Everyone complains about The Gentrifiers (even the Gentrifiers). They swan in, raising rents. They call the cops when the “atmosphere” that once made the neighborhood so appealing gets too loud. Eventually, they push the locals out to pastures farther away and much less hip. And Starbucks moves in.
People complain about The Corporations, too. Soulless and bloodletting, they cut corners, screw their staff, extort their suppliers, destroy the environment, all in the name of profit.
And then there’s The Government. Stupid rules devoid of any common sense, insensitive officials, mired in bureaucracy. Corrupt. Disinterested. Stagnant.
Thing is, the argument breaks down when you’re confronted with one of the actual people in these groups. Frustratingly, they’re often really nice. Well-intentioned. Un-evil. Ultimately, difficult to dismiss in such simplistic ways.
And I’m not just saying this because I’m a Gentrifier.
Steve is a Gentrifier, too. The earthy brick wall of his studio apartment on the Lower East Side, a neighborhood once synonymous with destitution and squalor, was hung with contemporary photography; Brian Finke pieces of creepy cheerleaders, Roni Horn’s face-making niece. He had Pandora playing on the laptop, having ordered the Flaming Lips; it plaintively pursed out The Shins. The fridge had word poetry stuck to the front and those round magnetic spice containers (I’ve had them too) hanging off the side. Santa Maria Novella soaps (my favorite) and wind chimes from the Ritz-Carlton Amelia Island adorned the bathroom. In the corner was a clothes rack lined with perfectly ironed shirts, the sleeves of various button-downs pre-rolled to mid-forearm. There was a platter of cheese and crackers laid out on the wooden nesting tables in the living room, and a bouquet of chrysanthemums on the side table. The apartment was what the love child borne of a raucous threesome between Crate & Barrel, Ikea and Moss would look like, after a wild night at a wine bar.
Steve was sweating. I had, to his great misfortune, arrived more or less on time, and although preparations for dinner were well underway, there was still a lot left to accomplish. He had carefully planned an elaborate Italian menu that would involve a number of the ingredients with which he’d recently returned from Italy: oil from Volpetti, in the “Brooklyn” of Rome; pasta di semola di grano duro, extruded through bronze dies and dried slowly at a low temperature; six bottles of Chianti; and his prize tub of truffle salt, so aromatic that he had to quarantine it in Tupperware lest its odors contaminate the food beside. He bought so much food on his trip to Italy that he had to pit-stop in the Rome post office and ship things home. The box was so unwieldy it had to be repackaged in Jersey City. Steve knows a good thing when he sees one, and wasn’t about to waste his chances in Italy.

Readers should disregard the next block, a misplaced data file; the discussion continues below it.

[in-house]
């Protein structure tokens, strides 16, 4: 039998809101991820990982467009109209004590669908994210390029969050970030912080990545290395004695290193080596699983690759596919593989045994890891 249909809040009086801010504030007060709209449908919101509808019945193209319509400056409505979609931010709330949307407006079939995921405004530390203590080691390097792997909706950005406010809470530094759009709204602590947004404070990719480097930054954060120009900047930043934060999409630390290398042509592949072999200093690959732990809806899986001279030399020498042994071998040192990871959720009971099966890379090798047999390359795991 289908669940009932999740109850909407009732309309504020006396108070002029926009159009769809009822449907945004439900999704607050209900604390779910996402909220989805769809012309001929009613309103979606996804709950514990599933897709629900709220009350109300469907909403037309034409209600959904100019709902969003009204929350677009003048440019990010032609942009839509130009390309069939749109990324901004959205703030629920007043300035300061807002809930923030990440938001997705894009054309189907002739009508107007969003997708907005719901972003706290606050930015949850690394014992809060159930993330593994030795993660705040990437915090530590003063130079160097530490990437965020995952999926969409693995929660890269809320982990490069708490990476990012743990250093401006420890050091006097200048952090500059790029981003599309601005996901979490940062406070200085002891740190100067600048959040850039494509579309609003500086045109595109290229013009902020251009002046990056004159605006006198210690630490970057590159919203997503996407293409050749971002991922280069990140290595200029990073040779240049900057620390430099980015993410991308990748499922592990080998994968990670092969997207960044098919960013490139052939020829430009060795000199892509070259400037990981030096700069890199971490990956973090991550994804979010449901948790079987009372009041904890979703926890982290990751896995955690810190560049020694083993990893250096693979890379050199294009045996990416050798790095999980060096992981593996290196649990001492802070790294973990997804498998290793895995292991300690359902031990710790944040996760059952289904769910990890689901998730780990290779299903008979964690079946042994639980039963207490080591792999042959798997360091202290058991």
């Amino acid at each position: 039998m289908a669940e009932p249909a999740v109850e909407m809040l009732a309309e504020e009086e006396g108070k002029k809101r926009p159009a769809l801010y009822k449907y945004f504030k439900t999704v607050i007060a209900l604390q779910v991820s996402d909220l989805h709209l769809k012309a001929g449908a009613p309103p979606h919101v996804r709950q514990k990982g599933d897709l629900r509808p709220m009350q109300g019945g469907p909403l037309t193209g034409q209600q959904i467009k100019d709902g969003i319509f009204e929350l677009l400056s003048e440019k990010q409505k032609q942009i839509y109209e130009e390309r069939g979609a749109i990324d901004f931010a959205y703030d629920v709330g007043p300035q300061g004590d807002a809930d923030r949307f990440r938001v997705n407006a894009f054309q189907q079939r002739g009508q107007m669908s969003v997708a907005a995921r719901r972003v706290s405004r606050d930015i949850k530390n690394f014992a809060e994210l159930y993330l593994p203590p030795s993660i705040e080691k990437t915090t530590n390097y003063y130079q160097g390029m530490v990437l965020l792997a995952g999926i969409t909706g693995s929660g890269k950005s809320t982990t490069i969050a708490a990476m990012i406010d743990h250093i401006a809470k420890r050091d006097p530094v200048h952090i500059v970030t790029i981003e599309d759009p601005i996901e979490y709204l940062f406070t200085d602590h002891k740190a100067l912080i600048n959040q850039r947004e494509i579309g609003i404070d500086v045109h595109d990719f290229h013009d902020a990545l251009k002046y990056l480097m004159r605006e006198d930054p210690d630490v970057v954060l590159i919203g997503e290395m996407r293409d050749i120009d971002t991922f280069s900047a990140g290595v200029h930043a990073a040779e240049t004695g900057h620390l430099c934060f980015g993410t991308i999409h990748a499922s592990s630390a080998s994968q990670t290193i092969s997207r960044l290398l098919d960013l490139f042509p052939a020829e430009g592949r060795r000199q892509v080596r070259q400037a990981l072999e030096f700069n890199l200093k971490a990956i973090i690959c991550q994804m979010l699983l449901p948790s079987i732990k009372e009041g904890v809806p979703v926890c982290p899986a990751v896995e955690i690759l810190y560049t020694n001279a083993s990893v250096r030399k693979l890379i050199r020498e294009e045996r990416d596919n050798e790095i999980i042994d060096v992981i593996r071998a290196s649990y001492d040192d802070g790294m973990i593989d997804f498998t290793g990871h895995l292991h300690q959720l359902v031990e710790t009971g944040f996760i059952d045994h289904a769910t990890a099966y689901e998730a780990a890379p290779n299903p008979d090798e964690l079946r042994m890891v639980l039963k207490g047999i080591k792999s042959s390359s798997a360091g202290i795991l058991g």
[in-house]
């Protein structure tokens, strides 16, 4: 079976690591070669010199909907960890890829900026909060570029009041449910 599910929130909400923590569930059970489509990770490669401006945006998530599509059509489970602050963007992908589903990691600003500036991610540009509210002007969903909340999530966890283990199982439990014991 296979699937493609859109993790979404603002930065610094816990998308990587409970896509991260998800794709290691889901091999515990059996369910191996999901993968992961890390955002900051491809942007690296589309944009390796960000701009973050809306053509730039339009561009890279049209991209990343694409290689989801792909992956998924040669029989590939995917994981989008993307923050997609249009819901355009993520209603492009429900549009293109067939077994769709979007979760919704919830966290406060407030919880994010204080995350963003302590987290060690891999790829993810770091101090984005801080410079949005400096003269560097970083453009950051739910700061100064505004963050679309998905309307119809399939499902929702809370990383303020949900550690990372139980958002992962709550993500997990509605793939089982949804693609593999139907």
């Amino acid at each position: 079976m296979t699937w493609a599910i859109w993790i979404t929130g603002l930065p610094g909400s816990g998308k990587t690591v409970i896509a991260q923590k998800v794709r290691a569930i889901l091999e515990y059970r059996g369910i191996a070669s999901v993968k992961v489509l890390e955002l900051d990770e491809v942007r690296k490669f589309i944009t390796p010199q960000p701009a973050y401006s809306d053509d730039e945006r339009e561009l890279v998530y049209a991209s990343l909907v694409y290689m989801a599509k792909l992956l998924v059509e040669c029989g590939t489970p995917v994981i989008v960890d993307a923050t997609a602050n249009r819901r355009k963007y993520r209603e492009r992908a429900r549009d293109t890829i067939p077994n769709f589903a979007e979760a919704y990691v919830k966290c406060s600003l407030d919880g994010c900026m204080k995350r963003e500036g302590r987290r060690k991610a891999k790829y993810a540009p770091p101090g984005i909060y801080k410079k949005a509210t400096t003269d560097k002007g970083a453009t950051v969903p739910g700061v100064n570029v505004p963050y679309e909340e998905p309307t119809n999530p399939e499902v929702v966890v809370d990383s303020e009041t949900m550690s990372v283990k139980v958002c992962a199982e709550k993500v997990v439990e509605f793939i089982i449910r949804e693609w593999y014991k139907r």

So much the better for me. As I kicked off my flip-flops and sprawled out on the plushy blue couch, Steve, whipped up in a culinary lather, prepared for a feast: a ring of toasted bread seasoned with oil, Parmesan and truffle salt, asparagus with polenta, Taleggio and truffle salt, pasta with porcini, onions, butter, sage, and truffle salt, and Danish Ebelskiver, which will later be explained.
“I’m not very good at multitasking,” he apologized. He was a great cook, but paying attention to the process and carrying on a conversation were slightly beyond his capabilities, and talking to me was really stressing him out. His coping strategy was to ask me questions in order to buy time during which he could baste, taste or season, as I babbled on to an audience of one (myself). He was trying so hard to put a good meal on that this was actually rather endearing. I was so comfortable on his couch anyway, drinking wine and nibbling at the cheese, that I would have been happy enough talking to myself all night.
He anointed the bread with oil, Parmesan and truffle salt, and slid it tenderly into the broiler under the stove. Mere seconds later, a smell of burning suffused the room. “Oh, shit,” Steve said. The far end of the bread had erupted into tiny flames. Most of it was salvageable, and in fact, really delicious; moist and toasty, with the excellent pure flavors of good oil, great cheese and that subtle stink of truffle.